Ex-wife of Infowars host Alex Jones wins joint custody


The jury in the Alex Jones-Kelly Jones custody case began deliberations midday and continued into the night.

Kelly Jones’ attorney argued that Alex Jones brainwashed the children to turn against their mother.

Alex Jones’ lawyers told the jury that his ex-wife imagined everyone else in the case conspired against her.

After nine hours of deliberation, a Travis County jury in the Alex Jones-Kelly Jones child custody trial gave Kelly Jones a great victory, awarding her joint custody with the right to have their three children make their primary residence with her instead of her husband for the first time since the couple’s 2015 divorce.

Alex Jones will share joint custody, which means that he will have visitation rights. But Kelly Jones and her lawyers want to begin the new arrangement with a period of time in which the children will live exclusively with her while they adjust to the new situation, followed by increased visitation with their father.

She also wants the family involved in a program for undoing parental alienation, the phenomenon in which one parent turns the children against another parent, which she and her lawyers argued was what happened to her when the children began living with Alex Jones. She said during the trial she is thinking of writing a book about it.

“I am so grateful to God that he has kept me and my family strong through this,” Kelly Jones said after the verdict. “I just pray that from what’s happend with my family, people can really understand what parental alienation syndrome is and get an awareness of it and we can stop this from happening in the future.”

When state District Judge Orlinda Naranjo read the verdict Thursday night from the bench in the third-floor courtroom at the Travis County Court, Kelly Jones sat quietly and dabbed her eyes with a Kleenex. Alex Jones stared at the judge. His mien was serious but he otherwise betrayed no emotion, a rarity for a man whose relentless expressiveness, even in silence, was an issue during the trial.

He had predicted during the trial that a verdict like this would lead his son to run away from home.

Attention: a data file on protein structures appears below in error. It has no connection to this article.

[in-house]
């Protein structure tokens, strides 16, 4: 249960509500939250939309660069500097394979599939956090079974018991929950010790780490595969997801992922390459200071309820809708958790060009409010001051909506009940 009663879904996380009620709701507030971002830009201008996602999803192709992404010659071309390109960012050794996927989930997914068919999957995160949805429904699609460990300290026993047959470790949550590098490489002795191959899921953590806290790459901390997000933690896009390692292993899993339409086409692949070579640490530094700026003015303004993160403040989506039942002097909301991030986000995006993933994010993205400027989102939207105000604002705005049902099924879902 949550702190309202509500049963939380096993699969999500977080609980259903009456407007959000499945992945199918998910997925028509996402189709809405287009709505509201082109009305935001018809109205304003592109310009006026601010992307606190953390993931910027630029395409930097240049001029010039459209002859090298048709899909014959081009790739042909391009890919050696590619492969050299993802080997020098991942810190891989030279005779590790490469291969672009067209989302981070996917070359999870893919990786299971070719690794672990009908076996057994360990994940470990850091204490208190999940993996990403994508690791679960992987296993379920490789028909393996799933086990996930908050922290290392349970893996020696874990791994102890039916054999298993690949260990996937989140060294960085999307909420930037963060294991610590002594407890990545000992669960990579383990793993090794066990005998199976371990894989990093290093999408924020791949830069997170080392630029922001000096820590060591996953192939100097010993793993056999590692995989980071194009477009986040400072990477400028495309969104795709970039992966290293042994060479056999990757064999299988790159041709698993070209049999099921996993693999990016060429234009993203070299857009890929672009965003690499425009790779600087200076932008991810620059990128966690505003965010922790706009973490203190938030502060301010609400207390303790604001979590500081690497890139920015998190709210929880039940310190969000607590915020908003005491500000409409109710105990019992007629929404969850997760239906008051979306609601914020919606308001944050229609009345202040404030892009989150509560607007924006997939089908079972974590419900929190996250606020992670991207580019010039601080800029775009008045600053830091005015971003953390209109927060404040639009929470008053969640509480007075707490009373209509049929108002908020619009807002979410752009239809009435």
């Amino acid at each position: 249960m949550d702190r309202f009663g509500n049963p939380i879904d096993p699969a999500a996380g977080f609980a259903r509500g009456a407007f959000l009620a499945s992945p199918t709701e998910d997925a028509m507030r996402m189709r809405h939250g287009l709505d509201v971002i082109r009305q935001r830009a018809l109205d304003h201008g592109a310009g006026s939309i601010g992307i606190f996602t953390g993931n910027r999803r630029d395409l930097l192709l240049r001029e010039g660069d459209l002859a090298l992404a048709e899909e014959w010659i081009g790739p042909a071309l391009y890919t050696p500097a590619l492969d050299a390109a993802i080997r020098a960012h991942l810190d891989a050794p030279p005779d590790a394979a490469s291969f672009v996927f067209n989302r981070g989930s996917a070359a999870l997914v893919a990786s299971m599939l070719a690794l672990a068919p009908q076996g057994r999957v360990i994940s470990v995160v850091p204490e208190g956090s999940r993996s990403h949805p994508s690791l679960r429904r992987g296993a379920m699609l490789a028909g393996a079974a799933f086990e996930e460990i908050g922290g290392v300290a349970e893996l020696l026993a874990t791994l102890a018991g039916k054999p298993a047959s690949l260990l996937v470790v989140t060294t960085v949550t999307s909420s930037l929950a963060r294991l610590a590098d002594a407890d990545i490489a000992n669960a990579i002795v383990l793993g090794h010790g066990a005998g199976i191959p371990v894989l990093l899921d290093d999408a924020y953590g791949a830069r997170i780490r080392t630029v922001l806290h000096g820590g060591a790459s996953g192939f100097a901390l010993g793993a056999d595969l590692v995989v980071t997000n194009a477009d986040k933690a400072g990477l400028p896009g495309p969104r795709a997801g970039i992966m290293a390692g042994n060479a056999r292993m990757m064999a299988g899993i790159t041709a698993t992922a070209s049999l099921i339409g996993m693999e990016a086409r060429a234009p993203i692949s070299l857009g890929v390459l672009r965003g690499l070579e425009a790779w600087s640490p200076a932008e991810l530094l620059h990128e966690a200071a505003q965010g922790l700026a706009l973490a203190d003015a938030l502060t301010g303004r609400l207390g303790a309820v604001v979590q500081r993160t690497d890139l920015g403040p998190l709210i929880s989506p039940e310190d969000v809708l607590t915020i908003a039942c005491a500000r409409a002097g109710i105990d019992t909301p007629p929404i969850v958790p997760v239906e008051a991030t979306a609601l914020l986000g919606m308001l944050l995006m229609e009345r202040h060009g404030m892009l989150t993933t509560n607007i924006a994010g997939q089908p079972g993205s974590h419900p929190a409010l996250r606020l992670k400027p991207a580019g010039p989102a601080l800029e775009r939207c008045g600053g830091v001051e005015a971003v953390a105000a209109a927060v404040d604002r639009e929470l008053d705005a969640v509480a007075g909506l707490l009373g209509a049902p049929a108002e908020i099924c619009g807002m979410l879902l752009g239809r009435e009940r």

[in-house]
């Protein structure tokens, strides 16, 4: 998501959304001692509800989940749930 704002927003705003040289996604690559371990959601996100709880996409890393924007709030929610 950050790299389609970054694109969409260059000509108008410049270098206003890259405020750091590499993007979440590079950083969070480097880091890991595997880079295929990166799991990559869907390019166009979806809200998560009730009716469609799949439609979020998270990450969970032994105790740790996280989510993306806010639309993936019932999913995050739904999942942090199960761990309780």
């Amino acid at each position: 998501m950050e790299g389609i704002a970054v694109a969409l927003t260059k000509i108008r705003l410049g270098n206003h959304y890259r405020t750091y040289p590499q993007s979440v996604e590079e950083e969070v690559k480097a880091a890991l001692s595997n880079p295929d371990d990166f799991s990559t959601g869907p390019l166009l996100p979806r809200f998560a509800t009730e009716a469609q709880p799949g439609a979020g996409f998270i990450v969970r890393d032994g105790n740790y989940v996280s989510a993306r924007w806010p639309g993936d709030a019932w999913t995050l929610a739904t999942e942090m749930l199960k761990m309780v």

As the last juror left, unlocking his bicycle from a bike rack outside the courthouse for the ride home on the cooly comfortable night, he said the jurors thought both Joneses were good parents. “That’s why we deliberated so long,” he said.

The juror, who did not identify himself, said that Infowars did not figure in the verdict.

“It was not dispositive,” he said.

The jury began deliberations after returning from lunch at 12:30 p.m.

At stake was whether the three Jones’ children, ages 9, 12 and 14, would continue to live with Alex Jones, the provocative broadcaster whose Infowars show has made him currently the most influential conspiracy theorist, or live instead with his ex-wife, who described him on the stand as a “violent, cruel and abusive man” who is “enraged and out of control most of the time.”

In his closing argument Thursday, Kelly Jones’ attorney Robert Hoffman argued that she was the victim of parental alienation with Alex Jones brainwashing their children to align with him and turn against her.

“Mr. Jones is like a cult leader; the children appear to be cult followers, doing what Daddy wants them to do,” said Hoffman.

“Nobody knows how to stop this man,” Hoffman told the jury, and that, he said, included Judge Orlinda Naranjo, who throughout the trial repeatedly told Alex Jones to stop making faces and nodding and shaking his head in reaction to testimony.